Irish Inspirations, Day 2: Vaguely Familiar Spiraling

Irish Inspirations, Day 2

Nothing about Day 2’s spiral encounters in Ireland was younger than 1000 years old and the oldest was over 5000. Yet, we could still find connections to our personal experience in the modern world. It was easy to make the connection, especially if we squinted and drove by too fast.

One of the sights I wanted to make sure we visited in Ireland was Newgrange, a neolithic monument in County Meath that predates the pyramids at Giza and the ring at Stonehenge. It’s not just that Deke likes old (really old) stuff, or that you can actually go into a carefully engineered passage tomb. It’s that this kerb stone below was to the carved over 5000 years ago:

Look familiar? Remember Deke’s Techniques 085 from just last summer?

Deke’s Techniques crossing the graphical span of multiple millennia!

Our second adventure of the day centered around an attempt to see the high cross at Monasterboice in County Louth. It’s supposed to be one of the best examples of this sculptural form in existence. But it’s hidden in an almost abandoned monastic graveyard on the back roads, and if you miss the roundabout exit, which we may have done more than once, you are left having to make a several-kilometer spiral to get back and try again.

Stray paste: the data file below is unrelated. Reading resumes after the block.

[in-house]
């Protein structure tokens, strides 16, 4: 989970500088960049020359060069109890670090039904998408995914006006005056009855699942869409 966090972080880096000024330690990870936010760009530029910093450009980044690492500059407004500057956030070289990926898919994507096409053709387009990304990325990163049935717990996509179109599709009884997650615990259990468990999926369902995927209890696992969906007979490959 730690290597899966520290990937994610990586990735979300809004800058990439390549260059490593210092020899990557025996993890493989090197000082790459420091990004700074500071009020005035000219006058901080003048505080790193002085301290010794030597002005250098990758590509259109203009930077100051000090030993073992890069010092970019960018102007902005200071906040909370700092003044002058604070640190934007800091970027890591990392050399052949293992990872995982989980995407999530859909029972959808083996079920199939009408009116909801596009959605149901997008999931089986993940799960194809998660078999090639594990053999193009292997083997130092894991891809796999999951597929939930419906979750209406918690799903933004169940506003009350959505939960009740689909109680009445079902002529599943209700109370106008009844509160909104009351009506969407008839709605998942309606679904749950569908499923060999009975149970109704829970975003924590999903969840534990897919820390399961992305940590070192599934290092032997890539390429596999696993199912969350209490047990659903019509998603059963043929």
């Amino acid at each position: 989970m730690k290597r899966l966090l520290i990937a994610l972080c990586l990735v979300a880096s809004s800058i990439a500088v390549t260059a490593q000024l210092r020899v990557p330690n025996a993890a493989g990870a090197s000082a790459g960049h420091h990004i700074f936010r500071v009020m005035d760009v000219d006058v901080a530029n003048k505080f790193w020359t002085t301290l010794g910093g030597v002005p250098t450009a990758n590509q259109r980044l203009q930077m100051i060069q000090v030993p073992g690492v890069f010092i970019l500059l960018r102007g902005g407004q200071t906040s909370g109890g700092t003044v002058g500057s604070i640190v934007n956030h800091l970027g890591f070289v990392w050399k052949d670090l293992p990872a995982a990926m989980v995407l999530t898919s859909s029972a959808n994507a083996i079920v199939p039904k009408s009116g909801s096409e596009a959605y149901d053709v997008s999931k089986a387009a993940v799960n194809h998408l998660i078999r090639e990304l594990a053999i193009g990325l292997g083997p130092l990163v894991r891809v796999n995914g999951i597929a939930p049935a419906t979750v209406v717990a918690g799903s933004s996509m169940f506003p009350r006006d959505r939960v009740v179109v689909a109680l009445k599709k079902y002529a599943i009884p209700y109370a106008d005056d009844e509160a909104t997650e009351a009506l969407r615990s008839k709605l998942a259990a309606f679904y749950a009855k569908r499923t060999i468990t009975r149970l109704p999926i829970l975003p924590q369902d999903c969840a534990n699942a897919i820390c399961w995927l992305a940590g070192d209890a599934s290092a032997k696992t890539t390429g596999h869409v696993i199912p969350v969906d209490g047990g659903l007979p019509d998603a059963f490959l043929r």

We finally realized our problem was graphical in nature. In a moving car on unfamiliar roads, we kept misinterpreting the Celtic cross icon on this signpost as a forward arrow, rather than seeing that the darn thing was pointing us to the left. Squint your eyes, drive on the wrong side of the road, move your computer back and forth and you’ll see what I mean:

We did however finally make it to the historic ruins and Muiredach’s High Cross, thought to be one of the most beautiful specimens of this Irish contribution to scuplture in existence. This is visual communication that’s well over 1 years old. The sides, edges, and faces of the sandstone cross are all covered with depictions of cautionary tales, including the Last Judgement.

In other words, this cross is the 1th-century monks’ signpost for “Dude, you’re seriously going the wrong way.”

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